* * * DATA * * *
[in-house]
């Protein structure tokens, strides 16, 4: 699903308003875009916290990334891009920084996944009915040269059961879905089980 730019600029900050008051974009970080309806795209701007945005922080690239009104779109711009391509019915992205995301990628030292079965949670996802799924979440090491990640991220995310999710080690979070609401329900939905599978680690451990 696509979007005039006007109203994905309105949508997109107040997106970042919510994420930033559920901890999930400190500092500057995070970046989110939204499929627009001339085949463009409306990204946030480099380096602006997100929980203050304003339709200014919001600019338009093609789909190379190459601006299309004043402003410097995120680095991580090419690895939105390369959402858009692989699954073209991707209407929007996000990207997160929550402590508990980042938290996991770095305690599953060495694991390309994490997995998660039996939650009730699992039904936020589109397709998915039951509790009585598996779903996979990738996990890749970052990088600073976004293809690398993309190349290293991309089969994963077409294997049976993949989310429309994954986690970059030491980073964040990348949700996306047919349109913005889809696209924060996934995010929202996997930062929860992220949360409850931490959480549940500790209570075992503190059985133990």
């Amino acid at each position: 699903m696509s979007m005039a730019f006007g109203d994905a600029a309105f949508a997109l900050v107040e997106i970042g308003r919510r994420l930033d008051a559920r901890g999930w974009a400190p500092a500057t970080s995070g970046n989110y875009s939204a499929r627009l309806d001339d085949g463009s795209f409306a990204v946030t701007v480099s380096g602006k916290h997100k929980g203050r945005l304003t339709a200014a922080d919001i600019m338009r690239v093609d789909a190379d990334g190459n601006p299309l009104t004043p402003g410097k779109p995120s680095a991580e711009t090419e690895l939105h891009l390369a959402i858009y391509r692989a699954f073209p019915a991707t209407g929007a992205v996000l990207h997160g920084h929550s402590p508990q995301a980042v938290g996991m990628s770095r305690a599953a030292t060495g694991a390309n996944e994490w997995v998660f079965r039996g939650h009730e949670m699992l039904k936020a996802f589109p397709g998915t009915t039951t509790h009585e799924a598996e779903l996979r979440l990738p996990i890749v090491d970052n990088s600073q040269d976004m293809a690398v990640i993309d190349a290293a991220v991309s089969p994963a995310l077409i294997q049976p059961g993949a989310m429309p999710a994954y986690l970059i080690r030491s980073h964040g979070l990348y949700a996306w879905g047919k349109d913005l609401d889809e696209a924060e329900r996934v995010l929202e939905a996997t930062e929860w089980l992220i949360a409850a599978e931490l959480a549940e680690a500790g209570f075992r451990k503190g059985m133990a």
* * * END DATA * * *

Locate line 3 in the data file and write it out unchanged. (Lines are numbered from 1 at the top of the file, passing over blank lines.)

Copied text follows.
């Amino acid at each position: 699903m696509s979007m005039a730019f006007g109203d994905a600029a309105f949508a997109l900050v107040e997106i970042g308003r919510r994420l930033d008051a559920r901890g999930w974009a400190p500092a500057t970080s995070g970046n989110y875009s939204a499929r627009l309806d001339d085949g463009s795209f409306a990204v946030t701007v480099s380096g602006k916290h997100k929980g203050r945005l304003t339709a200014a922080d919001i600019m338009r690239v093609d789909a190379d990334g190459n601006p299309l009104t004043p402003g410097k779109p995120s680095a991580e711009t090419e690895l939105h891009l390369a959402i858009y391509r692989a699954f073209p019915a991707t209407g929007a992205v996000l990207h997160g920084h929550s402590p508990q995301a980042v938290g996991m990628s770095r305690a599953a030292t060495g694991a390309n996944e994490w997995v998660f079965r039996g939650h009730e949670m699992l039904k936020a996802f589109p397709g998915t009915t039951t509790h009585e799924a598996e779903l996979r979440l990738p996990i890749v090491d970052n990088s600073q040269d976004m293809a690398v990640i993309d190349a290293a991220v991309s089969p994963a995310l077409i294997q049976p059961g993949a989310m429309p999710a994954y986690l970059i080690r030491s980073h964040g979070l990348y949700a996306w879905g047919k349109d913005l609401d889809e696209a924060e329900r996934v995010l929202e939905a996997t930062e929860w089980l992220i949360a409850a599978e931490l959480a549940e680690a500790g209570f075992r451990k503190g059985m133990a």